A renowned political analyst says it is likely that President Emerson Mnangagwa will win Zimbabwe's presidential election despite a recent poll indicating that the race is too close to call.
But critics say the opposition has a chance of unseating Zanu PF in the poll, the first ever since former President Robert Mugabe was toppled in a defacto military coup last November.
Professor Shadreck Guto of the University of Africa says Mnangagwa appears to be having an upper hand over his rivals as he has opened up democratic space for Zimbabweans, who were oppressed by Mugabe’s government.
According to Afrobarometer, the presidential election will provide no clear winner, with 40 percent of voters choosing President Emmerson Mnangagwa and 37 percent his opponent, Nelson Chamisa.
The Movement for Democratic Change (MDC) Alliance has projected that 40-year-old Chamisa will win the presidential election by a wide margin.
But Guto says Mnangagwa seems to be the front runner in a poll widely criticized by locals complaining about lack of a transparent voters’ roll and other electoral issues.
David Coltart, a senior MDC Alliance member and senatorial candidate for Bulawayo region, says Guto’s remarks are an opposite of what is going on in Zimbabwe where Chamisa has a huge following ahead of the general elections.
“I’m on the ground and what I see on the ground is something completely different. I see that Nelson (Chamisa) has incredible momentum in this election and Mnangagwa’s fortunes are on the wanes backed by the Afrobarometer report last Friday which was done several weeks ago which shows that at the end of June Chamisa had this momentum and that the gap was narrowing. So, I will take Shadreck Guto’s assessment with a lot of salt.”
He claimed that Chamisa’s battle in the presidential election is more to do with the Zimbabwe Electoral Commission than President Mnangagwa.
“Judging by the mood on the ground if it was a free and fair election this would be no contest. Chamisa’s battle actually is against ZEC. ZEC has demonstrated itself to be astonishingly biased and that’s his battle, our greatest battle as the MDC Alliance is against ZEC and not Zanu PF because if the conduct of ZEC in the last couple of months is anything to go by it seems they are determined to subvert this process and so we will have to see what further tricks they come up with on election day and in the counting of votes.”
He further noted that Gutu, who recently visited Zimbabwe to assess the political situation ahead of the elections, did not conduct any publicized scientific survey before making his remarks about the outcome of the presidential election.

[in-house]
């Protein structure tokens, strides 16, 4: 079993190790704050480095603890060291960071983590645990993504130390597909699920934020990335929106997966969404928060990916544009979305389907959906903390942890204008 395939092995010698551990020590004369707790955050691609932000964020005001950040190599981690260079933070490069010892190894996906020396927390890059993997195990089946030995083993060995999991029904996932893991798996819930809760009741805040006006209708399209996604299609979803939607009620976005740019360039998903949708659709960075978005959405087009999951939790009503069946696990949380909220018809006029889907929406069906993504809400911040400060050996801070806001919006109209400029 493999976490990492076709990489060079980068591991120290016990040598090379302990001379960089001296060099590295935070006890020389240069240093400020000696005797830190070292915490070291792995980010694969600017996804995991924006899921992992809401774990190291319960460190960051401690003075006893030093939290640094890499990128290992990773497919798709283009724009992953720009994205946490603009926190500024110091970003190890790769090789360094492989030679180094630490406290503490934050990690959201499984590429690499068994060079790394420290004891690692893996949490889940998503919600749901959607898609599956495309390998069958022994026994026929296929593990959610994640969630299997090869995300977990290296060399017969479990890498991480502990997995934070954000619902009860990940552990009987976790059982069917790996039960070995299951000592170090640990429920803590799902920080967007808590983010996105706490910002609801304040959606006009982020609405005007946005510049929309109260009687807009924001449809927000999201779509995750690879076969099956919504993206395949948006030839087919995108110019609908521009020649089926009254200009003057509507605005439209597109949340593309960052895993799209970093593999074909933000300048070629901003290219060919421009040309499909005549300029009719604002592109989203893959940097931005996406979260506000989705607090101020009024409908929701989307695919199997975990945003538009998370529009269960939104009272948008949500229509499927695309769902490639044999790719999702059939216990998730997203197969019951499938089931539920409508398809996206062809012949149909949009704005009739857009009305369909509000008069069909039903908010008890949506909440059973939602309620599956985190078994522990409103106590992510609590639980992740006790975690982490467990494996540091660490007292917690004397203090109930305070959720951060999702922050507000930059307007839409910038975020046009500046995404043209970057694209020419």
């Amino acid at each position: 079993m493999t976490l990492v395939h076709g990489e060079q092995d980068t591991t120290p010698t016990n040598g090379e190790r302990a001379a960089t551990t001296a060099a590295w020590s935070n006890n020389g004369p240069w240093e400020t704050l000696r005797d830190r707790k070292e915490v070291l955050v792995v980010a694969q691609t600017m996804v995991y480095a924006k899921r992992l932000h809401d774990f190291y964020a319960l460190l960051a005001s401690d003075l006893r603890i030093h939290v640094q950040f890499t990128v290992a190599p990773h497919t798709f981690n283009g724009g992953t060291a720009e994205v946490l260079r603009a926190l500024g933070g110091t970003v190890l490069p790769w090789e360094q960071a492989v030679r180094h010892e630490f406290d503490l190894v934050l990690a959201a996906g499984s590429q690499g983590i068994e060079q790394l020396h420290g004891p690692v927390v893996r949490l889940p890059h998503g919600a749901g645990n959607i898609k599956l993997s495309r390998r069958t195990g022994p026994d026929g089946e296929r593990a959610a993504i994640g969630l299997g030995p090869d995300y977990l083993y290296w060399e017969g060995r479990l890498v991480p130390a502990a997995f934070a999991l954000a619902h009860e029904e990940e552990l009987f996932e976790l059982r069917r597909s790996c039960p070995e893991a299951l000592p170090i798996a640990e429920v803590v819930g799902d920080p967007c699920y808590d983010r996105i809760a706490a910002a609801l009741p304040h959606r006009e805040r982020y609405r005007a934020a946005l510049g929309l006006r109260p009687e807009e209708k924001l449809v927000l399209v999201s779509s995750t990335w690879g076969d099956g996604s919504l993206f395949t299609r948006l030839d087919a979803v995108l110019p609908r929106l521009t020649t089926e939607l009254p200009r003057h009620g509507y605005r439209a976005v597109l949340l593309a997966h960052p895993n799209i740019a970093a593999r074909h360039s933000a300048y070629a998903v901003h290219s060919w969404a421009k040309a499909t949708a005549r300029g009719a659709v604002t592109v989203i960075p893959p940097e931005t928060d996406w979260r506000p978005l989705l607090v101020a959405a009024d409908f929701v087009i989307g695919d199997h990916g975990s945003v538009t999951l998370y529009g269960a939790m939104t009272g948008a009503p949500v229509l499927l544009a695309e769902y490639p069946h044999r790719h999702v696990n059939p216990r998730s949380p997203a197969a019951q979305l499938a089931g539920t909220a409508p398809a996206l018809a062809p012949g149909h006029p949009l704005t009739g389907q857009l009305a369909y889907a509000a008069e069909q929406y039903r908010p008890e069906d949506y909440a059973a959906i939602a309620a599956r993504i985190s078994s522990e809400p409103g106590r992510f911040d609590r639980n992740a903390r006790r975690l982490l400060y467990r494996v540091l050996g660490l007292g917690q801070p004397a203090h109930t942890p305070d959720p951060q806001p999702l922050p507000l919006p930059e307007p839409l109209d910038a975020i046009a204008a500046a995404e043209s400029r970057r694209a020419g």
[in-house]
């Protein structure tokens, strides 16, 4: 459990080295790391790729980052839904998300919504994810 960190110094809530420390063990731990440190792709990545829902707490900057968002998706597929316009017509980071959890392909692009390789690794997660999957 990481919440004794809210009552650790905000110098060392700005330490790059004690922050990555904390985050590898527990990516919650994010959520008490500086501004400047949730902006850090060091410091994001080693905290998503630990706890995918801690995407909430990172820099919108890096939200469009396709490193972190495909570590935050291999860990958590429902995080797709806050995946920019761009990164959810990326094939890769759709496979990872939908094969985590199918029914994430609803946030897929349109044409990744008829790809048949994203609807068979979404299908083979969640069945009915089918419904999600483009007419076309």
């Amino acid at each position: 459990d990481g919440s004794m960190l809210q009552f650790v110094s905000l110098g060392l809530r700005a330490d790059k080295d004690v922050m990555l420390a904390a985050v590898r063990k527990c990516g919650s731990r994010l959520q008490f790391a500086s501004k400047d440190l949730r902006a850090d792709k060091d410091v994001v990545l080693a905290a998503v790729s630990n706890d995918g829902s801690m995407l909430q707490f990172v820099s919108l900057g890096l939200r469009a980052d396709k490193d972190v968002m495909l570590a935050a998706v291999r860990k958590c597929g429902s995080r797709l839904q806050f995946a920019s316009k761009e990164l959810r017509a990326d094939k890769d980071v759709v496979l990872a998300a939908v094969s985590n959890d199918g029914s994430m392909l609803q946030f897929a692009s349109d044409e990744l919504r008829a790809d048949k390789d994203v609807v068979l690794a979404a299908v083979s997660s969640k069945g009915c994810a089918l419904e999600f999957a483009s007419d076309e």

“I’m not too sure where he’s been to in Zimbabwe. He certainly would not have conducted this wide a sample Afrobatometer and I don’t believe he’s recognized opinion poll expert. I’m relying on what Afrobarometer says and what I have experienced on the ground attending rallies … I see unprecedented large rallies conducted by Chamisa, the energy is massive. ”
MDC Alliance spokesman Nkululeko Sibanda says Chamisa will emerge as the country’s president after the elections.
"You have seen already, how he has captured the hearts of the young and the old and how he is intellectually ready and prepared to deal with the challenges of our time.
"Remember, Zimbabwe must be able to progress and catch up with the rest of the world and I think that the leadership of President Chamisa provides that opportunity in a way that no other could."
Prominent South African minister of religion, Bishop Paul Veryn said the military and traditional leaders would be key in determining the outcome of Zimbabwe’s polls.
“I think one of the critical things that has emerged is the influence of the military that compromises the concept of free and fair elections obviously. And the second thing that’s gonna be critical is that there won’t be any kind of violence intimidation and forcing people economically even like the traditional leaders who have access to food for very hungry people and that gets used in manipulating voting. So, there need to be a huge vigilance particularly the nearer we get to the actual day of voting.”
Meanwhile, prospective Zimbabwean voters have expressed concern there could be violence during and after the upcoming July 30 general election.
The Afrobarometer poll also indicated that Zimbabweans remain apprehensive that the presidential election could be manipulated.
The survey also showed that the ongoing presidential campaign has yet to inspire confidence among the prospective voters regarding issues such as security of the vote, the counting of ballots, the announcement of election results, as well as the possibility of post-poll violence.
This, despite a majority of voters expressing optimism that the general election would be credible.
The election will be the first since former leader Robert Mugabe was removed in a de facto coup.
At the same time, a spokesperson for one of the four female candidates in this year’s Zimbabwe presidential election says the political climate is still hostile to women.
Linda Masarira, national spokesperson for the opposition MDC-T led by Thokozani Khupe, says the country is still highly male-controlled as evidenced by the lowest number of female presidential and parliamentary candidates in the July 30th election.
She says Zimbabwe’s quota system put in the 2013 constitution but set to expire in 2023 must be renewed if the country is to meet the levels of female representation gained by other African countries.
But Masarira says female presidential candidate Thokozani Khupe has a 50-50 chance of winning the July 30th election because Zimbabweans are now more politically mature.